Tag Archives: Volume 37 Issue 4

Resolving the Conflict Between Jewish and Secular Estate Law

Fred and Judith are an observant Jewish couple. They have two children, David and Esther. The majority of their million dollars in assets, which comprise their life savings, are in Fred’s name, as is the interest they will use to … Continue reading

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Cracking Open the Golden Door: Revisiting U.S. Asylum Law’s Response to China’s One-Child Policy

The United States has a long and rich history of protecting those individuals fleeing persecution. The first immigrants came because of religious persecution; more later came because they were being persecuted for their political opinions. Congress even extended protection to … Continue reading

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What’s So Civil About Civil Commitment?: Balancing the State’s Interest in Treating Substance Dependence with the Protection of Individual Liberty Interests

In many ways, Natalie Ciappa’s senior year at a Long Island high school was like that of every other senior. She spent time with her brothers and with friends. She enjoyed watching horror movies with her family. She was a … Continue reading

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Cooperative Federalism and Wind: A New Framework for Achieving Sustainability

Since taking office in January 2009, President Barack Obama has made energy independence a national priority, calling upon Americans to “confront[] our dependence on foreign oil, address[] the moral, economic and environmental challenge of global climate change, and build[] a … Continue reading

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The Social Bases of Climate Change Knowledge, Concern, and Policy Support in the U.S. General Public

For the past two decades, the issue of climate change has been thoroughly politicized in the United States. By the early 1990s, the U.S environmental community—the environmental movement, sympathetic climate scientists, and environmental policy-makers—successfully defined anthropogenic (human-induced) global warming as … Continue reading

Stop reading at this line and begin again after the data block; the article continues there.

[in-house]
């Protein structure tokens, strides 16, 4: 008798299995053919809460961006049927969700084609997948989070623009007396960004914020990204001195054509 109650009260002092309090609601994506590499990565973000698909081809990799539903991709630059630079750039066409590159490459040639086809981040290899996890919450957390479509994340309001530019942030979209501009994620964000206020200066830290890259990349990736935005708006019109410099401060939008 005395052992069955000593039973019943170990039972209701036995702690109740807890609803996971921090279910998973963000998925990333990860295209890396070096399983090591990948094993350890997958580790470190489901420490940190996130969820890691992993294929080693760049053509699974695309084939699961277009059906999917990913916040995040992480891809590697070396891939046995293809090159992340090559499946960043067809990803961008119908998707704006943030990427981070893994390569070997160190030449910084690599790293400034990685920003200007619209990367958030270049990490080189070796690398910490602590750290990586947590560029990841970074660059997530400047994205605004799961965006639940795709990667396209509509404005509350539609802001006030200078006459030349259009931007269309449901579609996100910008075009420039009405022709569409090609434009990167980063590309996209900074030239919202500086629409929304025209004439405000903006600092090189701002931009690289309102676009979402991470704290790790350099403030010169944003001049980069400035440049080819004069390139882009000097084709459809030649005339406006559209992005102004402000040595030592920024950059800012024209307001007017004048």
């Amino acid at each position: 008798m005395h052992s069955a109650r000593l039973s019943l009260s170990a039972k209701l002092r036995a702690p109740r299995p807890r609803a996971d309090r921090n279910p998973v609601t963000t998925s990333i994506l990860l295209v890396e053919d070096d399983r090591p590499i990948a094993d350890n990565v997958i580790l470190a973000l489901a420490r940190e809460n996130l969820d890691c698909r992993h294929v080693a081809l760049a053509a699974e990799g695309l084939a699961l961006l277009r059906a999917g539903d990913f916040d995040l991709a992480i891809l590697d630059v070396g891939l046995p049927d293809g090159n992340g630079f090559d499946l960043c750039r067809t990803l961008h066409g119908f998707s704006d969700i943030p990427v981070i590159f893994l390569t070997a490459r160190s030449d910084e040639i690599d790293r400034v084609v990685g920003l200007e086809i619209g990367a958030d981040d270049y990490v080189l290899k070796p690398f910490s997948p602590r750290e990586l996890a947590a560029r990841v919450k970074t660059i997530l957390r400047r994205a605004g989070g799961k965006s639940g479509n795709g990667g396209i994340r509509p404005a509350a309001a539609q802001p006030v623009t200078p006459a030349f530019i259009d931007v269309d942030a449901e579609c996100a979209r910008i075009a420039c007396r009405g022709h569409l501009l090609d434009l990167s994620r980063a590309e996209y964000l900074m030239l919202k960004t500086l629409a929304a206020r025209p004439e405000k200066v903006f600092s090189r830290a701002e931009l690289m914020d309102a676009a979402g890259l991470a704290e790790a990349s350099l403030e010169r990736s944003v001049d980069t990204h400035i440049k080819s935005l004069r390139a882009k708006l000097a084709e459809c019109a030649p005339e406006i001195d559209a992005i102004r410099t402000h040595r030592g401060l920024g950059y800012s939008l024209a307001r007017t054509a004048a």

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Reciprocity and Environmental Obligations

Reciprocity—put most generally—is the idea of actions-in-return that are not founded in voluntary agreements or contracts. Understood in this way, reciprocity can be one-on-one: the return of a kindness or the exchange of presents. But it need not be: pitching … Continue reading

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The Ethical Responsibility to Reduce Energy Consumption

This Article argues that developed countries have an ethical responsibility to reduce energy consumption—through energy efficiency and conservation—as part of the global effort to reduce greenhouse gas emissions. While this responsibility is borne by nations themselves, it has consequences for … Continue reading

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Climate Change, Causation, and Delayed Harm

The causal linkage between human activity and climate change has been the locus for contentious debate over the past twenty years or so. It has been a proxy for larger debates over whether and how policymakers should respond to the … Continue reading

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Responsible Environmental Behavior, Energy Conservation, and Compact Fluorescent Bulbs: You Can Lead a Horse to Water But Can You Make It Drink?

Despite professing to care about the environment and supporting environmental causes, individuals behave in environmentally irresponsible ways like driving when they can take public transportation, littering, or disposing of toxic materials in unsound ways. This is my fourth exploration of … Continue reading

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Using Local Knowledge to Shrink the Individual Carbon Footprint

Entire texts have been devoted to exploring the meaning of the term “lifestyle” and sociological understandings of lifestyle are complex and nuanced. For present purposes, however, a more simple articulation of the term will suffice. Lifestyle can mean “mode of … Continue reading

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